University of Southern California

USC Student Affairs and Campus Life

Nan Lin

Makes Each Hour Count

By L. Alexis Young

Nan LinPhoto by Lillian InsalataNan Lin

Graduating senior Nan Lin likes to keep busy during the 168 hours of each week.

“You sleep 50–60 hours; you still have 100 hours,” she explains. “For business students, classes are usually 20 hours, so you have 80 hours to do whatever you want. People think it’s funny, but that’s really how I think.”

Those “extra” 80 hours are packed as Lin balances playing the flute in the Trojan Marching Band and serving as a Troy Hall Resident Assistant with the demands of a double major in business and accounting.

After six years in boarding school near her hometown of Jiaxing, China, Lin applied to 17 universities and chose USC sight unseen.

“The reason I chose USC at the end was because I was able to get into the business administration (cinematic arts) program,” said Lin, who picked up a double major in accounting her sophomore year. “I wanted to be a producer at the time. USC is in the perfect location, so I came here.”

Lin wasted no time getting involved when she arrived on the USC campus. She dropped off her luggage, headed straight to band orientation, and completed one week of band camp.

“That was a tough week because I needed time to adjust to the language and culture,” said Lin. “The first time I went to the Coliseum, I thought it was going to be a soccer game. When you learn the word football, it’s soccer. You don’t know it’s American football.”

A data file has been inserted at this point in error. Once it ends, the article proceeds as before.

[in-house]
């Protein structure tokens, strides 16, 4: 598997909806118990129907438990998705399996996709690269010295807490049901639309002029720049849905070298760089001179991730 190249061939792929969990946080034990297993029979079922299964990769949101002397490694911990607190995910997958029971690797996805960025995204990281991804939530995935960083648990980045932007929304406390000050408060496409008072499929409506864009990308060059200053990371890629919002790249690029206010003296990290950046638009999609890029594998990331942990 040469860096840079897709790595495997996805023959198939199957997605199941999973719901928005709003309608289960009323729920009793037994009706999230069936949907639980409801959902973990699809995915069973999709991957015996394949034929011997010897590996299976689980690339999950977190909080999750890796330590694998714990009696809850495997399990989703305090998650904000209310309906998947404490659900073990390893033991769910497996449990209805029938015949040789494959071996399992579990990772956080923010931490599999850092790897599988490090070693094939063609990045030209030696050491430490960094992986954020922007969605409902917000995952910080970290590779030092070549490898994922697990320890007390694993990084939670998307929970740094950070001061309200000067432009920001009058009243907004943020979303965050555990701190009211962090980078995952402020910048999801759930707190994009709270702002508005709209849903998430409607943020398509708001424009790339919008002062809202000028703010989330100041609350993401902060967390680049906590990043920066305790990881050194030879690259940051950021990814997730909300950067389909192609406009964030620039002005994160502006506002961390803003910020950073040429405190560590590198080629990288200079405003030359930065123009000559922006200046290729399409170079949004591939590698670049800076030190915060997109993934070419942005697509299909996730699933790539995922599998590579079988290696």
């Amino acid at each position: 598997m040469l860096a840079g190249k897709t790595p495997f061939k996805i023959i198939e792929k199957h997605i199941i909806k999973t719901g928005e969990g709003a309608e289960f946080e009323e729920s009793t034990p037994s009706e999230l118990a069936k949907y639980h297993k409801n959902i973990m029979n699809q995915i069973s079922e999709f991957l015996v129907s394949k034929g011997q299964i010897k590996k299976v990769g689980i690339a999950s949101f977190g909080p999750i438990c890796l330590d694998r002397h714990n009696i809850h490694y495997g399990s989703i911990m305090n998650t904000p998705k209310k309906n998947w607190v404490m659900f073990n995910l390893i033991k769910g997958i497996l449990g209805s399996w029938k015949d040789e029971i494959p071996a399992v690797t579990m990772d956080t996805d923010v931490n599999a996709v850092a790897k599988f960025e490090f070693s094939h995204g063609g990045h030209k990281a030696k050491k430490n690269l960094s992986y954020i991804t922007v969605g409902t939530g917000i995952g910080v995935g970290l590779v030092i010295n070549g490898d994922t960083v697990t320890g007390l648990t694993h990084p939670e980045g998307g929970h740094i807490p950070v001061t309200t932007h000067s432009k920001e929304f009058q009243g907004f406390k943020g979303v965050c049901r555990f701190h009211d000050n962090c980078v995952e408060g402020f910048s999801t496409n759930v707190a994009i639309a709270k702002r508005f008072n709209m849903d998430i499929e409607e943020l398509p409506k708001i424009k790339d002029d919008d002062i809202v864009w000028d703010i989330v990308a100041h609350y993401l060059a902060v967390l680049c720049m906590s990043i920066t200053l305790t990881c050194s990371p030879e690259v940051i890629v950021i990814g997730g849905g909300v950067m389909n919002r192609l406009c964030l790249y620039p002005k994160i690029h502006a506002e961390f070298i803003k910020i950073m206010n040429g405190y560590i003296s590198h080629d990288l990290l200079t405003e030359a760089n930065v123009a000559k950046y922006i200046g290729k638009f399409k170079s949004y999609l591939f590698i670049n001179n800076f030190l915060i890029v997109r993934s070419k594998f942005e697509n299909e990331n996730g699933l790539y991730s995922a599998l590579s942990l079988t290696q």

Lin has enjoyed travelling to San Francisco, Chicago and New York with the band and performing for alumni.

She’s had the chance to meet even more Trojan alumni through USC Marshall’s Career Advantage Program. The program paired her with Trojan alumni mentors, who introduced her to marketing professionals, brokers and doctors.

Lin also connected to the Trojan Family through the Internet. “I found alumni through LinkedIn,” she said. “I was able to have face-to-face or phone conversations with them. I was appreciative of their response and efforts to talk to me about their experiences.”

Lin had a chance to connect with even more Trojan alumni while interning at Deloitte and Touche in New York and at Open Gate Capital. Those connections helped her land a full-time investment banking job at Citibank that she’ll begin just weeks after graduating. Eventually, she hopes to parlay her experience into a job with an international organization, such as the United Nations or World Bank.

At USC, Lin also dedicated many of her hours to serving as a resident assistant (RA) for two years. She enjoys creating programs, being a peer counselor and baking for her 70 Troy Complex residents .

“Once I brought in a woman entrepreneur who has a chain nail salon in Brentwood, Hollywood and Santa Monica,” said Lin. “She talked about her experience as a woman graduating from USC and starting her own business.” Lin has also planned trips for her residents to L.A. Live, movies, hiking trails and the beach.

Resident Coordinator Calysta Watson considers Lin a role model for both her co-workers and student residents.

“In addition to being an outstanding RA, she is very skilled in time management and maintains a healthy balance between work, academics and extracurricular activities,” said Watson.

Because she had a double major, Lin said she wasn’t able to study abroad, but she didn’t let that stop her from traveling often and volunteering in each country she visited, including helping people at an orphanage in Peru, and with organizations throughout the United Kingdom and South Africa.

She also served as a past membership director and is a current mentor for the Trojan Investing Society, and she participated in the USC Marshall Case Team, which allows students to apply classroom lessons to real-life scenarios.

Lin is looking forward to graduating this May and moving to New York in June, but she’s also going to miss USC.

“I really appreciate the people who gave me advice and unconditional love, time and effort,” she said. “Older alumni and even younger alumni or my peers were willing to share and help me to grow in the last four years.”